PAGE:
Drinking Water Is A Human Right, But These Valley Residents Don’t Have It

Drinking Water Is A Human Right, But These Valley Residents Don’t Have It.
In 2012, California made history when it became the first U.S. state to declare that clean drinking water is a human right.
But five years later, nearly 300 communities still can’t drink their water, according to new state data—many of which are in the San Joaquin Valley.
“Here is the project where they make the water treatment plant,” says Lanare resident Isabel Solorio, pointing to a concrete cylinder in the middle of town.
“Not only did their bills go up and they can’t drink the water, they also now have to pay off a debt of an arsenic treatment plant that sits in their community,” she says.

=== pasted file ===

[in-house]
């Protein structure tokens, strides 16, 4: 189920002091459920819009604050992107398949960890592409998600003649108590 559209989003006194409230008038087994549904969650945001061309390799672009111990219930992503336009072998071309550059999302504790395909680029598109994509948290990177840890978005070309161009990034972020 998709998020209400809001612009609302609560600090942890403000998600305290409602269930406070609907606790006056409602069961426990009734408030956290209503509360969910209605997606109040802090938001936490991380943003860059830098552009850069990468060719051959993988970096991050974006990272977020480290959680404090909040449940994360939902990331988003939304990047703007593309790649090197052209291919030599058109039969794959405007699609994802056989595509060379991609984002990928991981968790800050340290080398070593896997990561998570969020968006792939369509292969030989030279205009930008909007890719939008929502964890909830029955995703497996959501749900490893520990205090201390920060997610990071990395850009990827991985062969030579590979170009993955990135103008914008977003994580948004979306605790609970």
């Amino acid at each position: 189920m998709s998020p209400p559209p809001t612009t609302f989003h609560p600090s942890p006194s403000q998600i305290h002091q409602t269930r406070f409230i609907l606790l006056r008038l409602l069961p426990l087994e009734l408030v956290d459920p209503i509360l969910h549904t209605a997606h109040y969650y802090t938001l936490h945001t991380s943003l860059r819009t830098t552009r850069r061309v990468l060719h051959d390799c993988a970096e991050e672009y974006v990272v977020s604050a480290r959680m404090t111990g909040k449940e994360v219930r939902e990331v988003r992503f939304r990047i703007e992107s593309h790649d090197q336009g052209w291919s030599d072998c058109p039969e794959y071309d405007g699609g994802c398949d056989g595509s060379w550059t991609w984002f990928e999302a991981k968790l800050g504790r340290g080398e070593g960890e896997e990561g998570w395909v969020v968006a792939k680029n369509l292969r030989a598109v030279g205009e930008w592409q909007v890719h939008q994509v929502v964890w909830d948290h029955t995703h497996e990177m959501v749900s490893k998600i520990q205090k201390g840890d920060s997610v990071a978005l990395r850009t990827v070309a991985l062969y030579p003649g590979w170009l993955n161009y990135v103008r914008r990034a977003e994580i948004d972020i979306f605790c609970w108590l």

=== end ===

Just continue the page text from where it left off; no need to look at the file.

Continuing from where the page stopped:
Around 400,000 Californians are impacted—and more than half of those live here in the San Joaquin Valley.
In Kings County, for example, 40% of residents have unsafe drinking water—that’s almost half its population.These numbers come from a new website the state water board launched earlier this year called the Human Right to Water portal.
There, you can find data about every public water system in the state and all violations from the past five years.
When the state begins regulating that chemical later this year, estimates of impacted residents throughout the state could skyrocket.
Still, in places like Lanare that are in that 1 percent, the problem may seem insurmountable.

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